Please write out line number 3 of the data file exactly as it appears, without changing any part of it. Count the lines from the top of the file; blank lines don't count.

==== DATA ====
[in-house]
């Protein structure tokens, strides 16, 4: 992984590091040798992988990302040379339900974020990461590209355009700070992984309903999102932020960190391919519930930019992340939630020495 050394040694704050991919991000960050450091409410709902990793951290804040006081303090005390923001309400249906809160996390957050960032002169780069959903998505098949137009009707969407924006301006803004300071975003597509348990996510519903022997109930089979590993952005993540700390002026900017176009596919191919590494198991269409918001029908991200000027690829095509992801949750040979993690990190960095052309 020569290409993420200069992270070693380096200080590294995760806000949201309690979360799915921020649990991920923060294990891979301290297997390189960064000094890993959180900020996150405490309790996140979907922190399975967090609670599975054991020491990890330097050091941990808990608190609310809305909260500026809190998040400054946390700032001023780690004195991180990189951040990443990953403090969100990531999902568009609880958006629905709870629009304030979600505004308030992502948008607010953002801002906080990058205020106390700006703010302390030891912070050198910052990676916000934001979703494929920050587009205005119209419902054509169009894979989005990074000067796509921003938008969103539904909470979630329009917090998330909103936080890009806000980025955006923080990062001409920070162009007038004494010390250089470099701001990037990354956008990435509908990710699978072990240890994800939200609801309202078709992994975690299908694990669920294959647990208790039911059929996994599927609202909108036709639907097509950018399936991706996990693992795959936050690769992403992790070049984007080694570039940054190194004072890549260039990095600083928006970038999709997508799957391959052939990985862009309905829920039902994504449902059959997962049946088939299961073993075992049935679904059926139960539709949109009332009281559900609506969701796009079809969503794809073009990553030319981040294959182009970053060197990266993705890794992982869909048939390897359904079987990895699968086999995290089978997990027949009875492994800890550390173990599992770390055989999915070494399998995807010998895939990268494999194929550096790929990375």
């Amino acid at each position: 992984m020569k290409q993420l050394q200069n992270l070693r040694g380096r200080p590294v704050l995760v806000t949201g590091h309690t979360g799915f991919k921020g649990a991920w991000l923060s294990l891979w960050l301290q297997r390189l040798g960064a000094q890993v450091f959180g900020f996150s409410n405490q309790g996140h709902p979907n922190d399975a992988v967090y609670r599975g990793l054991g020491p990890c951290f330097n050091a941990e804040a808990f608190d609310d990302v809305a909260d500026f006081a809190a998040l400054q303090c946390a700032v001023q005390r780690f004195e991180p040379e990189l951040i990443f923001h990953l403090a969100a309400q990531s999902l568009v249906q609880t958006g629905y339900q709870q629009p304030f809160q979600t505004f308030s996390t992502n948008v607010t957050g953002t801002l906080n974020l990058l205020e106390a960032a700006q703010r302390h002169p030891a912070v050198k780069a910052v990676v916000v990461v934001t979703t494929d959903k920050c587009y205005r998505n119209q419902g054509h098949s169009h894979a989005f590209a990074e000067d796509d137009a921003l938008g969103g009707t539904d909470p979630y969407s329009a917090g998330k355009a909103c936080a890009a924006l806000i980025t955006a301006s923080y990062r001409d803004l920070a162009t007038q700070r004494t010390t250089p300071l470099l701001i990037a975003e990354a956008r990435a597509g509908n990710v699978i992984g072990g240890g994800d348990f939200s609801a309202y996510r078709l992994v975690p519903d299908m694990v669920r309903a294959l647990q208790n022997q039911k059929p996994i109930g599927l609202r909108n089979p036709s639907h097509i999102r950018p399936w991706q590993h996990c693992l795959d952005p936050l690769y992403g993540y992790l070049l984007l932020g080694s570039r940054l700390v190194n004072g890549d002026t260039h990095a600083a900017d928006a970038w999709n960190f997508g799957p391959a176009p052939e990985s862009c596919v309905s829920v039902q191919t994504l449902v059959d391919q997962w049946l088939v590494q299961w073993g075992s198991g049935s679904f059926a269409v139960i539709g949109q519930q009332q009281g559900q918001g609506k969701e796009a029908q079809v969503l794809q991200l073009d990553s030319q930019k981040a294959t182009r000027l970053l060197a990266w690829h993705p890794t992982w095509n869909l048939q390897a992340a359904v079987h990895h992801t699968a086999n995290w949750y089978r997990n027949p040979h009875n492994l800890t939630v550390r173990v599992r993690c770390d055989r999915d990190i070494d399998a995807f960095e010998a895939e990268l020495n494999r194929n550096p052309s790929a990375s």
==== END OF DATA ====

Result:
């Amino acid at each position: 992984m020569k290409q993420l050394q200069n992270l070693r040694g380096r200080p590294v704050l995760v806000t949201g590091h309690t979360g799915f991919k921020g649990a991920w991000l923060s294990l891979w960050l301290q297997r390189l040798g960064a000094q890993v450091f959180g900020f996150s409410n405490q309790g996140h709902p979907n922190d399975a992988v967090y609670r599975g990793l054991g020491p990890c951290f330097n050091a941990e804040a808990f608190d609310d990302v809305a909260d500026f006081a809190a998040l400054q303090c946390a700032v001023q005390r780690f004195e991180p040379e990189l951040i990443f923001h990953l403090a969100a309400q990531s999902l568009v249906q609880t958006g629905y339900q709870q629009p304030f809160q979600t505004f308030s996390t992502n948008v607010t957050g953002t801002l906080n974020l990058l205020e106390a960032a700006q703010r302390h002169p030891a912070v050198k780069a910052v990676v916000v990461v934001t979703t494929d959903k920050c587009y205005r998505n119209q419902g054509h098949s169009h894979a989005f590209a990074e000067d796509d137009a921003l938008g969103g009707t539904d909470p979630y969407s329009a917090g998330k355009a909103c936080a890009a924006l806000i980025t955006a301006s923080y990062r001409d803004l920070a162009t007038q700070r004494t010390t250089p300071l470099l701001i990037a975003e990354a956008r990435a597509g509908n990710v699978i992984g072990g240890g994800d348990f939200s609801a309202y996510r078709l992994v975690p519903d299908m694990v669920r309903a294959l647990q208790n022997q039911k059929p996994i109930g599927l609202r909108n089979p036709s639907h097509i999102r950018p399936w991706q590993h996990c693992l795959d952005p936050l690769y992403g993540y992790l070049l984007l932020g080694s570039r940054l700390v190194n004072g890549d002026t260039h990095a600083a900017d928006a970038w999709n960190f997508g799957p391959a176009p052939e990985s862009c596919v309905s829920v039902q191919t994504l449902v059959d391919q997962w049946l088939v590494q299961w073993g075992s198991g049935s679904f059926a269409v139960i539709g949109q519930q009332q009281g559900q918001g609506k969701e796009a029908q079809v969503l794809q991200l073009d990553s030319q930019k981040a294959t182009r000027l970053l060197a990266w690829h993705p890794t992982w095509n869909l048939q390897a992340a359904v079987h990895h992801t699968a086999n995290w949750y089978r997990n027949p040979h009875n492994l800890t939630v550390r173990v599992r993690c770390d055989r999915d990190i070494d399998a995807f960095e010998a895939e990268l020495n494999r194929n550096p052309s790929a990375s």